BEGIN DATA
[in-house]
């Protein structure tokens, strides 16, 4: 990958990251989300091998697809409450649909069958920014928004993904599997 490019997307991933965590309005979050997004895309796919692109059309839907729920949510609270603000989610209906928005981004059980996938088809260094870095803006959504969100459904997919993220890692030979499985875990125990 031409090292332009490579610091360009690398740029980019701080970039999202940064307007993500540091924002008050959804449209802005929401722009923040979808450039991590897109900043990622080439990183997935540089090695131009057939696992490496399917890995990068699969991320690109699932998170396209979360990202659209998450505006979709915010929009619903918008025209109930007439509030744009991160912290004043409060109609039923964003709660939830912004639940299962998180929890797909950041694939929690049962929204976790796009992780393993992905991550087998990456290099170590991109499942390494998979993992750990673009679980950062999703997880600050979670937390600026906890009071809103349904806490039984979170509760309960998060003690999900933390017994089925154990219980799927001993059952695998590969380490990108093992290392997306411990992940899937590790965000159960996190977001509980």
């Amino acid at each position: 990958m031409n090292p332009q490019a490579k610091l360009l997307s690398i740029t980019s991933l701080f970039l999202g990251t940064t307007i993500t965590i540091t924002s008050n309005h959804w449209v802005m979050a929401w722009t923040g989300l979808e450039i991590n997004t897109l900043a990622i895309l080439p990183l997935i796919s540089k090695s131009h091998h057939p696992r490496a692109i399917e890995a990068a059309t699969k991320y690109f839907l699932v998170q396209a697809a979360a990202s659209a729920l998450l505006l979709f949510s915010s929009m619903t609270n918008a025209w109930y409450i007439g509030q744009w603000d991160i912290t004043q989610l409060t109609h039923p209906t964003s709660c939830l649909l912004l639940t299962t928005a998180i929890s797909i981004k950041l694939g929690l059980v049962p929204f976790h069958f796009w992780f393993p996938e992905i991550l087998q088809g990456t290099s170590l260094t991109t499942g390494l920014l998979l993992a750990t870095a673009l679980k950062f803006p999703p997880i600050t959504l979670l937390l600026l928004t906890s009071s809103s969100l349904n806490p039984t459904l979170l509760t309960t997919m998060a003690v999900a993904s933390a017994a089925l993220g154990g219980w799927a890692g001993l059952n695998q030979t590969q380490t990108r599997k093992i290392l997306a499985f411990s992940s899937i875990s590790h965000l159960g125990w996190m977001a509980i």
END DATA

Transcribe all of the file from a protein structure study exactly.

[in-house]
């Protein structure tokens, strides 16, 4: 990958990251989300091998697809409450649909069958920014928004993904599997 490019997307991933965590309005979050997004895309796919692109059309839907729920949510609270603000989610209906928005981004059980996938088809260094870095803006959504969100459904997919993220890692030979499985875990125990 031409090292332009490579610091360009690398740029980019701080970039999202940064307007993500540091924002008050959804449209802005929401722009923040979808450039991590897109900043990622080439990183997935540089090695131009057939696992490496399917890995990068699969991320690109699932998170396209979360990202659209998450505006979709915010929009619903918008025209109930007439509030744009991160912290004043409060109609039923964003709660939830912004639940299962998180929890797909950041694939929690049962929204976790796009992780393993992905991550087998990456290099170590991109499942390494998979993992750990673009679980950062999703997880600050979670937390600026906890009071809103349904806490039984979170509760309960998060003690999900933390017994089925154990219980799927001993059952695998590969380490990108093992290392997306411990992940899937590790965000159960996190977001509980």
């Amino acid at each position: 990958m031409n090292p332009q490019a490579k610091l360009l997307s690398i740029t980019s991933l701080f970039l999202g990251t940064t307007i993500t965590i540091t924002s008050n309005h959804w449209v802005m979050a929401w722009t923040g989300l979808e450039i991590n997004t897109l900043a990622i895309l080439p990183l997935i796919s540089k090695s131009h091998h057939p696992r490496a692109i399917e890995a990068a059309t699969k991320y690109f839907l699932v998170q396209a697809a979360a990202s659209a729920l998450l505006l979709f949510s915010s929009m619903t609270n918008a025209w109930y409450i007439g509030q744009w603000d991160i912290t004043q989610l409060t109609h039923p209906t964003s709660c939830l649909l912004l639940t299962t928005a998180i929890s797909i981004k950041l694939g929690l059980v049962p929204f976790h069958f796009w992780f393993p996938e992905i991550l087998q088809g990456t290099s170590l260094t991109t499942g390494l920014l998979l993992a750990t870095a673009l679980k950062f803006p999703p997880i600050t959504l979670l937390l600026l928004t906890s009071s809103s969100l349904n806490p039984t459904l979170l509760t309960t997919m998060a003690v999900a993904s933390a017994a089925l993220g154990g219980w799927a890692g001993l059952n695998q030979t590969q380490t990108r599997k093992i290392l997306a499985f411990s992940s899937i875990s590790h965000l159960g125990w996190m977001a509980i």